This center is the largest paediatric tertiary center where paediatric rheumatology services are accessible for the last 17 years. SLE diagnosis was validated for every patient, and the same group of paeditric rheumatologists made the validation, diminishing inclusion bias. Follow-up evaluations including clinical and laboratory results were well documented in the online data base except few cases. And retrospective nature is the limitation of the study.


  Conclusion Top


From this study it may be concluded that IV CYC therapy was effective to treat lupus nephritis patients. Around 88% of pSLE patients had both complete and partial response according to EULAR criteria. This study identified hypertension, raising titres of ant-ds-DNA, proteinuria and low serum complements as predictors of remission.

Financial support and sponsorship

Nil.

Conflicts of interest

There are no conflicts of interest.



 
  References Top

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Zhang M, Qi C, Zha Y, Chen J, Luo P, Wang L et al. Leflunomide versus cyclophosphamide in the induction treatment of proliferative lupus nephritis in Chinese patients: A randomized trial. Clin Rheumatol 2019;38:859-67.   Back to cited text no. 1
    
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Mehra S, Usdadiya JB, Jain VK, Misra DP, Negi VS Comparing the efficacy of low-dose vs high-dose cyclophosphamide regimen as induction therapy in the treatment of proliferative lupus nephritis: A single center study. Rheumatol Int 2018;38:557-68.  Back to cited text no. 2
    
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Igarashi T, Igarashi T, Shimizu A, Itoh Y Intravenous cyclophosphamide pulse therapy in Japanese children with systemic lupus erythematosus. J Nippon Med Sch 2013;80: 396-400.  Back to cited text no. 5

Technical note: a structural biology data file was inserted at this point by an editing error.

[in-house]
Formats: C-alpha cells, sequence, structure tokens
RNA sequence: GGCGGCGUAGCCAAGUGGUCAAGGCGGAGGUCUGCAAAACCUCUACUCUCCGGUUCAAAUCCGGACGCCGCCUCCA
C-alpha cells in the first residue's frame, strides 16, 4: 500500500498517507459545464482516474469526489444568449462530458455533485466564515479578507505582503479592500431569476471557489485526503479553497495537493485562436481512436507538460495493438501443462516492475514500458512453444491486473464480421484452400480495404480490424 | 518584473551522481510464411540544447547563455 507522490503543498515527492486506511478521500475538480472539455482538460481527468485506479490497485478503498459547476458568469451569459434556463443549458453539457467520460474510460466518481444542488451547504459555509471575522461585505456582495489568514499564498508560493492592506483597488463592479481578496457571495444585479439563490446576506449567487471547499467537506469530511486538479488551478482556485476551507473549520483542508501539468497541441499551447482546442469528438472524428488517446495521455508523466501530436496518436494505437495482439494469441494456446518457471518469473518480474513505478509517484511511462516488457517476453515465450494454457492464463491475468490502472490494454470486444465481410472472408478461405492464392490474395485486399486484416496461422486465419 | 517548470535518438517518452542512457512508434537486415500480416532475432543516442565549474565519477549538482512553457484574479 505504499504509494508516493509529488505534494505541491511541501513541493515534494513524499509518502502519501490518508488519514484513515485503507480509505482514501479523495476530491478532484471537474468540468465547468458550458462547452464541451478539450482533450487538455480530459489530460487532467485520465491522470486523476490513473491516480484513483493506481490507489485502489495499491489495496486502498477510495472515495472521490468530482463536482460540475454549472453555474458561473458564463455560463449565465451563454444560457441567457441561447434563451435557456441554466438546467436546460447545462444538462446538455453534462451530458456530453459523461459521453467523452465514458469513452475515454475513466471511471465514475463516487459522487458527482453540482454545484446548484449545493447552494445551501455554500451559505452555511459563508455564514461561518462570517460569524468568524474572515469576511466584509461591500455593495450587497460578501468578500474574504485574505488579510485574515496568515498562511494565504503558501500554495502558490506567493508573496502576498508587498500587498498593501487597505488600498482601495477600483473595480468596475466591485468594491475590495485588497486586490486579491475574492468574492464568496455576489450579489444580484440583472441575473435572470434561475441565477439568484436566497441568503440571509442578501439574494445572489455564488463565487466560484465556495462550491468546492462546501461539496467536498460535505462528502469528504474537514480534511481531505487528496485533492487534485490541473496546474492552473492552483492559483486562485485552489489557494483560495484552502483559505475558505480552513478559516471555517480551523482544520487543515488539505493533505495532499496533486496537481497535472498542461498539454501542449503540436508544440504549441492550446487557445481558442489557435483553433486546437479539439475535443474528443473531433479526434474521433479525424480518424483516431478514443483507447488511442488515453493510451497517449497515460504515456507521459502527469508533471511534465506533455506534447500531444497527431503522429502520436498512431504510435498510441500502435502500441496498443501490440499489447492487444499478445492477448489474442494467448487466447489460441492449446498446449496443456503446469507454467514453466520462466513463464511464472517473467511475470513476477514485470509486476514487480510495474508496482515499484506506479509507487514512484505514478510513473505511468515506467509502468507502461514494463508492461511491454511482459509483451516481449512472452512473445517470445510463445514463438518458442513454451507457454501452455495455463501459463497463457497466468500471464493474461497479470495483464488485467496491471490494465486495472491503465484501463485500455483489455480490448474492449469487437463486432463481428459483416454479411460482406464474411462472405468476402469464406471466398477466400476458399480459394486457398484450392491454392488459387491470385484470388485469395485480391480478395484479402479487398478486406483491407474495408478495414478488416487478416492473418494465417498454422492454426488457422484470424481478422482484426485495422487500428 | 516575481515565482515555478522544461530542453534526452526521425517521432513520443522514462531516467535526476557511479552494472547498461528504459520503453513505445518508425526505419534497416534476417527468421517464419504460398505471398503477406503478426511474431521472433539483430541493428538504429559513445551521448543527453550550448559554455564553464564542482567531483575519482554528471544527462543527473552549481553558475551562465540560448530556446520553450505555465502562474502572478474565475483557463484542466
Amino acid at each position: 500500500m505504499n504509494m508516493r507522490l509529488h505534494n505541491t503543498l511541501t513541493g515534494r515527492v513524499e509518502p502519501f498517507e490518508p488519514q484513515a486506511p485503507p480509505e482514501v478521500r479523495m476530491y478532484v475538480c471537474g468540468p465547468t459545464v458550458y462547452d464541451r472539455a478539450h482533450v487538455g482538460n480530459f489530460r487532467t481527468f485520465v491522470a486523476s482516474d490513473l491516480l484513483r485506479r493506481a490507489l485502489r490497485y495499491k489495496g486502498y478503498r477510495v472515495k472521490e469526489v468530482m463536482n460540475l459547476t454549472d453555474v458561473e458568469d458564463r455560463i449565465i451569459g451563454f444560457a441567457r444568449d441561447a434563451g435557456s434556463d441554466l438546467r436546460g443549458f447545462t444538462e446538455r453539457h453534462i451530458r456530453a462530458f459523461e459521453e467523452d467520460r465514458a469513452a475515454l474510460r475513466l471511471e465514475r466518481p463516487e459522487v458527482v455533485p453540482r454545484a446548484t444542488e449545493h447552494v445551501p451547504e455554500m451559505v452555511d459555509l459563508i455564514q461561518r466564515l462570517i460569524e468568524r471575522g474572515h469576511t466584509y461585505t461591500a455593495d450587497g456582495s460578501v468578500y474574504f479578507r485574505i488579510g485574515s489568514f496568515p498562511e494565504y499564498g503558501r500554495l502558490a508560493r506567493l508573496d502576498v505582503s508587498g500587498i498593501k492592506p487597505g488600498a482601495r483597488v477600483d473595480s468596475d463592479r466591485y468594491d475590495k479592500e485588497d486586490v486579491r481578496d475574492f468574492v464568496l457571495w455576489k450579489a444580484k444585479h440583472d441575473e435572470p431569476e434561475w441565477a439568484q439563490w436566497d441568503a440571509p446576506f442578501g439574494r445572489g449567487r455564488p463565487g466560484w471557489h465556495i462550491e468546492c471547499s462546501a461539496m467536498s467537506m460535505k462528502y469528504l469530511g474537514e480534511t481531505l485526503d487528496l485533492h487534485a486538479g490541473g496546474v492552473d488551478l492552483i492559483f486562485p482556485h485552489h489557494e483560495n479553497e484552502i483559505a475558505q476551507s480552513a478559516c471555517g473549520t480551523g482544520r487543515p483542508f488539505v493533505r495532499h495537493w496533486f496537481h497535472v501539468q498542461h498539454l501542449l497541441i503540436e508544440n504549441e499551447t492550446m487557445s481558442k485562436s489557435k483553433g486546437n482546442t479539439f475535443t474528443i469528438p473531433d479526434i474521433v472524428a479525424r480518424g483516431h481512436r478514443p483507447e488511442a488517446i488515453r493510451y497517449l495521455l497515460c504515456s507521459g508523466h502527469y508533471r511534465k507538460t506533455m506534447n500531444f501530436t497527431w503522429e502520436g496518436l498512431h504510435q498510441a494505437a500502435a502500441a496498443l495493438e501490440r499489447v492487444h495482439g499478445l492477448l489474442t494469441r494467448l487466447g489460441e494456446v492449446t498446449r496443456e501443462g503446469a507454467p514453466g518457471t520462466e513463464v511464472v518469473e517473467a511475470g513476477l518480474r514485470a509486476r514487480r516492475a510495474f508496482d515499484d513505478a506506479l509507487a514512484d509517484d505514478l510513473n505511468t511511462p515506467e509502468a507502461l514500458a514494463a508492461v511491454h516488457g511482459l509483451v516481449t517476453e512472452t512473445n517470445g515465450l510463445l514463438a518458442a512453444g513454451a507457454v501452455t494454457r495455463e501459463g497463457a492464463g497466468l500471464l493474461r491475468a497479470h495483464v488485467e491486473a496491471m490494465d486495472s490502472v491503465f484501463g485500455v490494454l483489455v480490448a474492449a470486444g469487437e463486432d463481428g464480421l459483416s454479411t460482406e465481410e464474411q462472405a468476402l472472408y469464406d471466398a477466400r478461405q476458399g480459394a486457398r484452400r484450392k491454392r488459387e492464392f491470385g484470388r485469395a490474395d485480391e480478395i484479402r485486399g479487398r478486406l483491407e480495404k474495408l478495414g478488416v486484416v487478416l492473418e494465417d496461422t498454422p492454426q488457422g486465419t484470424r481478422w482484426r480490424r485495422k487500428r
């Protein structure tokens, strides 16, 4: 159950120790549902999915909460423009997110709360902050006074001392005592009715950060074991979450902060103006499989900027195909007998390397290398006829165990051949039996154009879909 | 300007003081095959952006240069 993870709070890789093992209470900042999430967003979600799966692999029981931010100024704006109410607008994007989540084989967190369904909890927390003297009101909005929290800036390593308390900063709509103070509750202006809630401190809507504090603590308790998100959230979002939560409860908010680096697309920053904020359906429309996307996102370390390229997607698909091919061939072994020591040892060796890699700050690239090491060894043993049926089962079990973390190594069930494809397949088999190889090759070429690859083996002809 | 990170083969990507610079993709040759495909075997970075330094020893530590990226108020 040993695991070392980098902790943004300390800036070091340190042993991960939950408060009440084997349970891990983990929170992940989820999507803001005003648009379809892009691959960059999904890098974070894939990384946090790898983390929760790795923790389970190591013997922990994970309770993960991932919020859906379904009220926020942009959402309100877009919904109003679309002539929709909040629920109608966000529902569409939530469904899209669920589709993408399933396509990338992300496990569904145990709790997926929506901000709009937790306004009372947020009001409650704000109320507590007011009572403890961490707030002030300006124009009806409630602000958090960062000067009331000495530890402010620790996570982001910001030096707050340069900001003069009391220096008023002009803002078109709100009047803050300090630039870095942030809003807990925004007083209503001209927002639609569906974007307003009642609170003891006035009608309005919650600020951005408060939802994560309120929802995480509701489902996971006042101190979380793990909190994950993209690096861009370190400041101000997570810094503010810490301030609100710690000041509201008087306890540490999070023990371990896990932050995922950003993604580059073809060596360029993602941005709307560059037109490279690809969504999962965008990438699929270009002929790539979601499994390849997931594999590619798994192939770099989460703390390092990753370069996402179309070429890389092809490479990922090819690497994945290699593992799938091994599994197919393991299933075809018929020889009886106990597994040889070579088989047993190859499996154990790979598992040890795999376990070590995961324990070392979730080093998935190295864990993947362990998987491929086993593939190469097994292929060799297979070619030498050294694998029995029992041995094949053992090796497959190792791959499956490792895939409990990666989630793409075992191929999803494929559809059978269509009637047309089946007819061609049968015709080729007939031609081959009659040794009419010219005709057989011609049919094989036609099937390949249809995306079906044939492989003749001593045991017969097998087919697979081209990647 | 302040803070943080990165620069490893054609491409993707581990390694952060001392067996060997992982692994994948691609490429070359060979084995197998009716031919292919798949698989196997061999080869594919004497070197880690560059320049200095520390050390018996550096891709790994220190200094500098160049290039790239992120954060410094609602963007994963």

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Chiu SJ Ou LS Tsai TLHung LJ Huang JL Sequential evaluation of clinical and laboratory changes amongst children suffering from lupus nephritis during intermittent intravenous cyclophosphamide therapy. Clinical Rheumatology 2006;25:515-19. doi: 10.1007/s10067-005-0081-5.  Back to cited text no. 9
    
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Boumpas DT, Austin HA 3rd, Vaughn EM, Klippel JH, Steinberg AD, Yarboro CH, et al. Controlled trial of pulse methylprednisolone versus two regimens of pulse cyclophosphamide in severe lupus nephritis. Lancet 1992;340: 741-5.  Back to cited text no. 10
    
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Wenderfer SE, Lane JC, Shatat IF, Scheven EV, Ruth NM Practice patterns and approach to kidney biopsy in lupus: A collaboration of the Midwest pediatric nephrology consortium and the childhood arthritis and rheumatology research alliance. Pediatric Rheumatology 2015:13:1-8. doi: 10.1186/s12969-015-0024-x  Back to cited text no. 14